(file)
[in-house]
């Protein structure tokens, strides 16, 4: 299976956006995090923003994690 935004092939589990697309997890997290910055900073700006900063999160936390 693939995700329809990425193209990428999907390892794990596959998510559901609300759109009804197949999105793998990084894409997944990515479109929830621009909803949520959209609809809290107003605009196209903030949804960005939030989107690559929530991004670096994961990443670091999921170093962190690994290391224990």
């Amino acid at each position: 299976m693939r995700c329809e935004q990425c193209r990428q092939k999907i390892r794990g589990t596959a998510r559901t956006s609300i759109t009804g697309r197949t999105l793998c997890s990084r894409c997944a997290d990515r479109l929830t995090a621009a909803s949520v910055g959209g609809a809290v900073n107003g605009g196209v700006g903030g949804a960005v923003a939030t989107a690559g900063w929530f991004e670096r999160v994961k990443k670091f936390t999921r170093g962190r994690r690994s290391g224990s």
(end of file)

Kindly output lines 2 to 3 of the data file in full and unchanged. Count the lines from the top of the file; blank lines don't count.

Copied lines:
């Protein structure tokens, strides 16, 4: 299976956006995090923003994690 935004092939589990697309997890997290910055900073700006900063999160936390 693939995700329809990425193209990428999907390892794990596959998510559901609300759109009804197949999105793998990084894409997944990515479109929830621009909803949520959209609809809290107003605009196209903030949804960005939030989107690559929530991004670096994961990443670091999921170093962190690994290391224990």
């Amino acid at each position: 299976m693939r995700c329809e935004q990425c193209r990428q092939k999907i390892r794990g589990t596959a998510r559901t956006s609300i759109t009804g697309r197949t999105l793998c997890s990084r894409c997944a997290d990515r479109l929830t995090a621009a909803s949520v910055g959209g609809a809290v900073n107003g605009g196209v700006g903030g949804a960005v923003a939030t989107a690559g900063w929530f991004e670096r999160v994961k990443k670091f936390t999921r170093g962190r994690r690994s290391g224990s």